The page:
Not many space companies are publicly traded, which means that insights into the revenue generated are limited, and drawing some broad conclusions about the overall performance of the space economy becomes challenging.
One source for determining the industry’s overall growth rate is venture capitalists, who publicly share their investment deals. The flow of capital is also transparent for institutions such as the European Fund for Strategic Investments (EFSI) and the European Investment Bank (EIB). However, these are investments and not income, and revenue is the only data that matters at the end of the day to measure business and economic performance.
Tracking income becomes even more complicated if we try to follow the military sector. The civil sector does not know how much money governments invest in space technology and how much money they make selling it to other nations. These numbers will remain an estimate and it is highly unlikely that the public will ever get transparency.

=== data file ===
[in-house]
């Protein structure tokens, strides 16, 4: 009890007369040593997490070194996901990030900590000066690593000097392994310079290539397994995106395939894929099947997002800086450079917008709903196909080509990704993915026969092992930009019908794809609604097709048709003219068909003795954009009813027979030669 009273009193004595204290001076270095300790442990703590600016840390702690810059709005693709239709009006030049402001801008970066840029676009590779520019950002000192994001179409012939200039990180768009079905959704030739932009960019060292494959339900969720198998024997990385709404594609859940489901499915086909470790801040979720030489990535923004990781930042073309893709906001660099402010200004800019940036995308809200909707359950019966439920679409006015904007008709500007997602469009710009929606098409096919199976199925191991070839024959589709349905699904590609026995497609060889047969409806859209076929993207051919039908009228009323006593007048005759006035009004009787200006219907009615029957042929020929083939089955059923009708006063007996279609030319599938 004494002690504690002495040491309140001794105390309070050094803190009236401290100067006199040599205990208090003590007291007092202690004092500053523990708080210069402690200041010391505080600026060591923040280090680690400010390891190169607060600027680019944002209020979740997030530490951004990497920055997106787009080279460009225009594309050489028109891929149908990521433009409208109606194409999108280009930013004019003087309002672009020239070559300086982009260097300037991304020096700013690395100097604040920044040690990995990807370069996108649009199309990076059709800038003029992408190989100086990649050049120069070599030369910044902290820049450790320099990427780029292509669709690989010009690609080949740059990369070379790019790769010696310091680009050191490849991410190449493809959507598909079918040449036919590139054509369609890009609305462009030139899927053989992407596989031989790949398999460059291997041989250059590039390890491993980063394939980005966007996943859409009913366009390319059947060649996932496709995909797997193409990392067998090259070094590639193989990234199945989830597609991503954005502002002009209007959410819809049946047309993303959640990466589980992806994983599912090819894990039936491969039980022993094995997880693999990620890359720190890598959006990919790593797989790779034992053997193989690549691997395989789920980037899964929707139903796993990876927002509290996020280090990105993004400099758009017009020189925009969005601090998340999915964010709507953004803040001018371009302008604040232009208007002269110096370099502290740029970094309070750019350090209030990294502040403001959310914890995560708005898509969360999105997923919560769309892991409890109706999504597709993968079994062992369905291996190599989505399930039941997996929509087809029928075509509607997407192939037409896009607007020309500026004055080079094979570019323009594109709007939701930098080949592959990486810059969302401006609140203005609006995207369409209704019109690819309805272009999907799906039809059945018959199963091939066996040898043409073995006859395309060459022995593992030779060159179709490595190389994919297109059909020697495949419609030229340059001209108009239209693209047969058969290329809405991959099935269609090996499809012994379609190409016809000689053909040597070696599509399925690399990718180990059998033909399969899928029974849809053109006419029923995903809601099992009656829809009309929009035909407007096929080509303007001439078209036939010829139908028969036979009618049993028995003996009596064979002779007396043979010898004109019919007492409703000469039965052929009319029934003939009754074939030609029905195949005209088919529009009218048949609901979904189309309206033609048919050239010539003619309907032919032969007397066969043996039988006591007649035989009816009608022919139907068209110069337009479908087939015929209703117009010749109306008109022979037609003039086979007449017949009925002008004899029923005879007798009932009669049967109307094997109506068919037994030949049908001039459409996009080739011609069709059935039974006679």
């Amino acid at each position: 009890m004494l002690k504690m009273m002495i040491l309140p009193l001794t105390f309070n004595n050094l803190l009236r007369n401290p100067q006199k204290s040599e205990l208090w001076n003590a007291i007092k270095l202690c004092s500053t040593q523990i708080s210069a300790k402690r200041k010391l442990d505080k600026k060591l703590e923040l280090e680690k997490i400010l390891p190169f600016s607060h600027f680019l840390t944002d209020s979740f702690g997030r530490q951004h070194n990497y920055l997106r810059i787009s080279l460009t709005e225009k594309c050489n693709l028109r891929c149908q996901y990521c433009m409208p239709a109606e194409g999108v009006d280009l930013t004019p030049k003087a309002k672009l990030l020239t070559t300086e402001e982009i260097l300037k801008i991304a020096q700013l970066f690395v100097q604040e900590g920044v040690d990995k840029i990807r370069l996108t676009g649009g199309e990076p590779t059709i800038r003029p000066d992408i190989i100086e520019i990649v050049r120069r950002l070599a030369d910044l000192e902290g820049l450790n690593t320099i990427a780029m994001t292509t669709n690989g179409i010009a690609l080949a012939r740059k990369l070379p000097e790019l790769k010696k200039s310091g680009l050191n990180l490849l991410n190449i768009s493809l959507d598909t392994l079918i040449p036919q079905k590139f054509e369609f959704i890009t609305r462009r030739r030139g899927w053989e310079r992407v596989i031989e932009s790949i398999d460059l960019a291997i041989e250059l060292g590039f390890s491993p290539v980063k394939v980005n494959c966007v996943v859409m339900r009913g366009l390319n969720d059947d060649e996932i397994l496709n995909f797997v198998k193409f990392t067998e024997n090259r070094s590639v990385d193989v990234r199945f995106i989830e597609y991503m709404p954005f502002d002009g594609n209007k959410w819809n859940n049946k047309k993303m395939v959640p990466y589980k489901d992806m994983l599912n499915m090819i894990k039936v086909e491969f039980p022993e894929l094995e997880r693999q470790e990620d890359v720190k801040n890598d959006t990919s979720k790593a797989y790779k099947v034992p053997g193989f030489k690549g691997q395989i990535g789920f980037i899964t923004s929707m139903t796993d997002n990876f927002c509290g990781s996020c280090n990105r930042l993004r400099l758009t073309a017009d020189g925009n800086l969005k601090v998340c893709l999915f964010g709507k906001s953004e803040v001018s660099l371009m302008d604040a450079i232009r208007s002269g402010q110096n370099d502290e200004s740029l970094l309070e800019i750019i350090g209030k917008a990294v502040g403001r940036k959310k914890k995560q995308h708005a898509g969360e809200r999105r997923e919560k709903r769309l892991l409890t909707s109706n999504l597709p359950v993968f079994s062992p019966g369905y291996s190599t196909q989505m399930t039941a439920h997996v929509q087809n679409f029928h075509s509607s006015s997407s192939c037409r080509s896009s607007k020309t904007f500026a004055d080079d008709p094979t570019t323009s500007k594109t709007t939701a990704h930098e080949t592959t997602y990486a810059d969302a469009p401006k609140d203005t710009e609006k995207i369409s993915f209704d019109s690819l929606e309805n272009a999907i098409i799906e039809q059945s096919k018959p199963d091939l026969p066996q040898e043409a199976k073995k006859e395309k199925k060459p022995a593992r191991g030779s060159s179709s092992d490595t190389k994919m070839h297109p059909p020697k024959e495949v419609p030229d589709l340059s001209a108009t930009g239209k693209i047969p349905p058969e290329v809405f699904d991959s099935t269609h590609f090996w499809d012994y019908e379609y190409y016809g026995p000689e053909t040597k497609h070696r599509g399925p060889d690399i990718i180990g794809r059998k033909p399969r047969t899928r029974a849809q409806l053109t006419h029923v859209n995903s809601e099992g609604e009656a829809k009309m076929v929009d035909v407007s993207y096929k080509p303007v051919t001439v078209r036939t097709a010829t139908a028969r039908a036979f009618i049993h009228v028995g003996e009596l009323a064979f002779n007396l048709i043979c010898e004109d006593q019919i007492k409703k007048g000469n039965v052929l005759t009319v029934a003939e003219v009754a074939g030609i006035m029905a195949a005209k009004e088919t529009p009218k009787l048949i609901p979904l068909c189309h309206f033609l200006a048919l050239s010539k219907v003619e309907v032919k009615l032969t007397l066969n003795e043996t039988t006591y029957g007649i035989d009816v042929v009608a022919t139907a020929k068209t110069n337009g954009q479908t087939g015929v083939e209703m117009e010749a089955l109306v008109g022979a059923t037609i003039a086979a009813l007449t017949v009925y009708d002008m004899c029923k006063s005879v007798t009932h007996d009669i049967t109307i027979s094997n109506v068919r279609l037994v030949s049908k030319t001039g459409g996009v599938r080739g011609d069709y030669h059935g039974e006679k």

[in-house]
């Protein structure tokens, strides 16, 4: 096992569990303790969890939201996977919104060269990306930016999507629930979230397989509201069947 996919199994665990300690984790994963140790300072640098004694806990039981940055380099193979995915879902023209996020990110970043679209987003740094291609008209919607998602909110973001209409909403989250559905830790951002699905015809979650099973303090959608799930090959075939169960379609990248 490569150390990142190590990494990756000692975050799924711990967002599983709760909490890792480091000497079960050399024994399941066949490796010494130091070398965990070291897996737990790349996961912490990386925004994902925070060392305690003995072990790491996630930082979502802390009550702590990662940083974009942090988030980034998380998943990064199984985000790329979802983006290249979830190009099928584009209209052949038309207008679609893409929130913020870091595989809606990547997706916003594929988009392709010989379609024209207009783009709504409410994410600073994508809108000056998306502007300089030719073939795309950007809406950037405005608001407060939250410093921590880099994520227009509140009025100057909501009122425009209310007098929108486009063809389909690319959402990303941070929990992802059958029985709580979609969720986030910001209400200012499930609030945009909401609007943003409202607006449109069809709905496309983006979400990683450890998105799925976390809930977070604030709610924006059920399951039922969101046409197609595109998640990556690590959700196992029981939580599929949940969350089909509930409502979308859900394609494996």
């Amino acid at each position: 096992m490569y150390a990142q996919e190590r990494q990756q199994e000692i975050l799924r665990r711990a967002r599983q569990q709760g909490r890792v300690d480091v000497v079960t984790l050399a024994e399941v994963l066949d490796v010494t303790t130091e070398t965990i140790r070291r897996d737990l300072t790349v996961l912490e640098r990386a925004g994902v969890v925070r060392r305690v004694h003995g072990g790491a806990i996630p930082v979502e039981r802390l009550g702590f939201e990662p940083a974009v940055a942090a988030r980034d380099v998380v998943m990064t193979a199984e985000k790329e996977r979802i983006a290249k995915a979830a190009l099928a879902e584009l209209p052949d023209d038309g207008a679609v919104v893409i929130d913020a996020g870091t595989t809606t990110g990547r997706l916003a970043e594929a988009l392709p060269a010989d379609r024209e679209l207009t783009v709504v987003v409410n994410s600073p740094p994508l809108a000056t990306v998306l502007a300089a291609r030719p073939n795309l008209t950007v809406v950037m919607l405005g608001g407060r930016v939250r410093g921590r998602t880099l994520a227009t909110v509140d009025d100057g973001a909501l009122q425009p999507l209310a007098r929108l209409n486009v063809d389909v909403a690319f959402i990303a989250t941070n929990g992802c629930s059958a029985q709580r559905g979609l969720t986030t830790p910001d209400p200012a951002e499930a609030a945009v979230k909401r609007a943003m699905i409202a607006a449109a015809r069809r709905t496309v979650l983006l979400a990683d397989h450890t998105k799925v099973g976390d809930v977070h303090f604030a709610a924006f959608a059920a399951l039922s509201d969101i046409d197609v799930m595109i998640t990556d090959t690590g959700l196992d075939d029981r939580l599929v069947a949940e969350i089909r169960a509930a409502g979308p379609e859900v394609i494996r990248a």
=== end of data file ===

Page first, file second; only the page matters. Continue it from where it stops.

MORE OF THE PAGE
Therefore, the question remains: what is the real annual revenue generated by the space industry? And will we hit $1 trillion by 2040?
Bank of America Merrill Lynch: Space Industry Will Be Worth Nearly $3 Trillion in 30 Years, Predicts Bank of America, October 2017, https://www.cnbc.com/2017/10/31/the-space-industry-will-be-worth-almost-3-trillion-in-30-years-bank-of-america-predicts.html
Bryce Tech:Start-Up Space UPDATE ON INVESTMENT IN COMMERCIAL SPACE ENTERPRISES, April 2022, https://brycetech.com/reports/report-documents/Bryce_Start_Up_Space_2022.pdf
CITI GPS: SPACE: Dawn of a new era, May 2022, https://icg.citi.com/icghome/what-we-think/citigps/insights/space_20220509